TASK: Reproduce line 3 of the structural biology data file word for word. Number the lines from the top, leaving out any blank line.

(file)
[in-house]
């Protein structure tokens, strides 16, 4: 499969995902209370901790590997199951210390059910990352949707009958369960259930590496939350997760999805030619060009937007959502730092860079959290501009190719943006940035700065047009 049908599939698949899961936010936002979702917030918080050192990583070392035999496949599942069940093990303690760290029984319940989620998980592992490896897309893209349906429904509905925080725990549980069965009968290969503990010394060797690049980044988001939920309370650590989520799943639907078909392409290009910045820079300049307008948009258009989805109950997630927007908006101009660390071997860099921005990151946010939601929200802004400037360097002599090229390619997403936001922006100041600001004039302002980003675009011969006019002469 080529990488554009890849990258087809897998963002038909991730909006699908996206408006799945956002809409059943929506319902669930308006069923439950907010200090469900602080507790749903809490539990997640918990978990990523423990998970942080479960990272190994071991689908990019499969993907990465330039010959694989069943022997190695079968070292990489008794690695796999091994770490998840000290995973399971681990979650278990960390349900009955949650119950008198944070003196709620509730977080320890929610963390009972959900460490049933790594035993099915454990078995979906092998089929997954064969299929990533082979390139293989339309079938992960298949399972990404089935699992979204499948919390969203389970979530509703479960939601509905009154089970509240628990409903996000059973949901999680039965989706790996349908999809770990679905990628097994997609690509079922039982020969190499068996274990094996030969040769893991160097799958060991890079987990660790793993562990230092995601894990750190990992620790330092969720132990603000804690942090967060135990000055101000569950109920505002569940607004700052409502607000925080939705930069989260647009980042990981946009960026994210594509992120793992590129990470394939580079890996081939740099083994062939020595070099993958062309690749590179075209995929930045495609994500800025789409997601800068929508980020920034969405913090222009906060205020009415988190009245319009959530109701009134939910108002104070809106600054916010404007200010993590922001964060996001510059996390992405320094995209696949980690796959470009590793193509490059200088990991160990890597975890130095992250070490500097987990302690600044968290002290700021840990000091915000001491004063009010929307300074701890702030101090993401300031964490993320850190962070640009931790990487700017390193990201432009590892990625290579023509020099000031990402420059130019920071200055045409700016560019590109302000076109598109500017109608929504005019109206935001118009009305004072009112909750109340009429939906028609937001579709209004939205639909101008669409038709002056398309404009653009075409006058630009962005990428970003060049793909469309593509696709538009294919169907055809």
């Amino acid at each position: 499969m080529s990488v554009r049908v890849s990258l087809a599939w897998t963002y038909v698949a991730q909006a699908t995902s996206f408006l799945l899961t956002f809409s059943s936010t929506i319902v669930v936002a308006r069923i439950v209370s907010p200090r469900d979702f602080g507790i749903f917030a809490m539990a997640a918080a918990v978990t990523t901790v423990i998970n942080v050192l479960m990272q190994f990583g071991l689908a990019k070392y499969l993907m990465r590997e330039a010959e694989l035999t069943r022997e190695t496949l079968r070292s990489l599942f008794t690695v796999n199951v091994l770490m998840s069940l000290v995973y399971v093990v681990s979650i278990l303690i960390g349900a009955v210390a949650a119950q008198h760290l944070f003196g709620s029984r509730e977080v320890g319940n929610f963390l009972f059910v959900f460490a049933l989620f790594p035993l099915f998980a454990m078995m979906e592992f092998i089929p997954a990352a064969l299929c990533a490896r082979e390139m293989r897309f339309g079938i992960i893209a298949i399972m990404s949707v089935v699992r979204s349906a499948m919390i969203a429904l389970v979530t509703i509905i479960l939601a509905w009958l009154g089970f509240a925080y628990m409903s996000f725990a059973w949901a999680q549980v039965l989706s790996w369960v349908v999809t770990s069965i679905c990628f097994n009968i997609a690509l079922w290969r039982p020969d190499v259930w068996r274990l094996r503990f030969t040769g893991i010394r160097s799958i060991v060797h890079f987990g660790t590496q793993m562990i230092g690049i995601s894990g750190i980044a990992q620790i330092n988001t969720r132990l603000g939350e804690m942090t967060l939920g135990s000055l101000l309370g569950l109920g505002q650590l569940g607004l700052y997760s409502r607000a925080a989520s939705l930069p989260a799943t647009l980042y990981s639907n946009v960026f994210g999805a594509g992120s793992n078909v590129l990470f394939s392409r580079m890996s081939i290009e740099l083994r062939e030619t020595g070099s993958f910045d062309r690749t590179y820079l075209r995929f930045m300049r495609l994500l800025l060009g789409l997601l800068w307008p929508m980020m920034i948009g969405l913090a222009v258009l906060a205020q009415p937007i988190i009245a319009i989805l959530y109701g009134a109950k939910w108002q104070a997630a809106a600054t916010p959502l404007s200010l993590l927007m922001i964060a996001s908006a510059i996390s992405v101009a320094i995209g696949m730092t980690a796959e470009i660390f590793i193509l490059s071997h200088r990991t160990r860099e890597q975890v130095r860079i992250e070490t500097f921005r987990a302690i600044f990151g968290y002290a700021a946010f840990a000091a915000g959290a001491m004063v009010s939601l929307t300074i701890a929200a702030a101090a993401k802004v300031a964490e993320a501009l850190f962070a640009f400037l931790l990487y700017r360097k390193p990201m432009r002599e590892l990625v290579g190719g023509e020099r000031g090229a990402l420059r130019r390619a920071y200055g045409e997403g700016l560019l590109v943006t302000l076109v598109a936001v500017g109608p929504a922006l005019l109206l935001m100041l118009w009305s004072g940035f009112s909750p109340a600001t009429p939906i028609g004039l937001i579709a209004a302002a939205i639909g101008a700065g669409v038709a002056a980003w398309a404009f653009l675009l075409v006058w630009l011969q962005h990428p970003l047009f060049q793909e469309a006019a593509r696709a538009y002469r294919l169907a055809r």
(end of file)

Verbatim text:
């Amino acid at each position: 499969m080529s990488v554009r049908v890849s990258l087809a599939w897998t963002y038909v698949a991730q909006a699908t995902s996206f408006l799945l899961t956002f809409s059943s936010t929506i319902v669930v936002a308006r069923i439950v209370s907010p200090r469900d979702f602080g507790i749903f917030a809490m539990a997640a918080a918990v978990t990523t901790v423990i998970n942080v050192l479960m990272q190994f990583g071991l689908a990019k070392y499969l993907m990465r590997e330039a010959e694989l035999t069943r022997e190695t496949l079968r070292s990489l599942f008794t690695v796999n199951v091994l770490m998840s069940l000290v995973y399971v093990v681990s979650i278990l303690i960390g349900a009955v210390a949650a119950q008198h760290l944070f003196g709620s029984r509730e977080v320890g319940n929610f963390l009972f059910v959900f460490a049933l989620f790594p035993l099915f998980a454990m078995m979906e592992f092998i089929p997954a990352a064969l299929c990533a490896r082979e390139m293989r897309f339309g079938i992960i893209a298949i399972m990404s949707v089935v699992r979204s349906a499948m919390i969203a429904l389970v979530t509703i509905i479960l939601a509905w009958l009154g089970f509240a925080y628990m409903s996000f725990a059973w949901a999680q549980v039965l989706s790996w369960v349908v999809t770990s069965i679905c990628f097994n009968i997609a690509l079922w290969r039982p020969d190499v259930w068996r274990l094996r503990f030969t040769g893991i010394r160097s799958i060991v060797h890079f987990g660790t590496q793993m562990i230092g690049i995601s894990g750190i980044a990992q620790i330092n988001t969720r132990l603000g939350e804690m942090t967060l939920g135990s000055l101000l309370g569950l109920g505002q650590l569940g607004l700052y997760s409502r607000a925080a989520s939705l930069p989260a799943t647009l980042y990981s639907n946009v960026f994210g999805a594509g992120s793992n078909v590129l990470f394939s392409r580079m890996s081939i290009e740099l083994r062939e030619t020595g070099s993958f910045d062309r690749t590179y820079l075209r995929f930045m300049r495609l994500l800025l060009g789409l997601l800068w307008p929508m980020m920034i948009g969405l913090a222009v258009l906060a205020q009415p937007i988190i009245a319009i989805l959530y109701g009134a109950k939910w108002q104070a997630a809106a600054t916010p959502l404007s200010l993590l927007m922001i964060a996001s908006a510059i996390s992405v101009a320094i995209g696949m730092t980690a796959e470009i660390f590793i193509l490059s071997h200088r990991t160990r860099e890597q975890v130095r860079i992250e070490t500097f921005r987990a302690i600044f990151g968290y002290a700021a946010f840990a000091a915000g959290a001491m004063v009010s939601l929307t300074i701890a929200a702030a101090a993401k802004v300031a964490e993320a501009l850190f962070a640009f400037l931790l990487y700017r360097k390193p990201m432009r002599e590892l990625v290579g190719g023509e020099r000031g090229a990402l420059r130019r390619a920071y200055g045409e997403g700016l560019l590109v943006t302000l076109v598109a936001v500017g109608p929504a922006l005019l109206l935001m100041l118009w009305s004072g940035f009112s909750p109340a600001t009429p939906i028609g004039l937001i579709a209004a302002a939205i639909g101008a700065g669409v038709a002056a980003w398309a404009f653009l675009l075409v006058w630009l011969q962005h990428p970003l047009f060049q793909e469309a006019a593509r696709a538009y002469r294919l169907a055809r």